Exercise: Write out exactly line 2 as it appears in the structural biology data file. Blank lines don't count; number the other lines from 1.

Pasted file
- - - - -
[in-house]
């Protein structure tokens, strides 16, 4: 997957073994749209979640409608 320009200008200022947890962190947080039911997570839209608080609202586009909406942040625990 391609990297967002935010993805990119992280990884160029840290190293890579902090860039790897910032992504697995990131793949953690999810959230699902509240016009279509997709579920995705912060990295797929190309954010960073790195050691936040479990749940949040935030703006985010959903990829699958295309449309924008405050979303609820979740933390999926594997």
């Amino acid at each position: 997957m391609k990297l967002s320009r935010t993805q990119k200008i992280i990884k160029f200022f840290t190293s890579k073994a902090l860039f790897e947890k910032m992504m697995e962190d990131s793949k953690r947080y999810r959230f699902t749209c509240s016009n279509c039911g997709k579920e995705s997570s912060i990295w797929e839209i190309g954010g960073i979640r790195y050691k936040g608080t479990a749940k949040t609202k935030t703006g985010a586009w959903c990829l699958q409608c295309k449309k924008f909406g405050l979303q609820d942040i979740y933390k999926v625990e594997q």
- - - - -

């Protein structure tokens, strides 16, 4: 997957073994749209979640409608 320009200008200022947890962190947080039911997570839209608080609202586009909406942040625990 391609990297967002935010993805990119992280990884160029840290190293890579902090860039790897910032992504697995990131793949953690999810959230699902509240016009279509997709579920995705912060990295797929190309954010960073790195050691936040479990749940949040935030703006985010959903990829699958295309449309924008405050979303609820979740933390999926594997």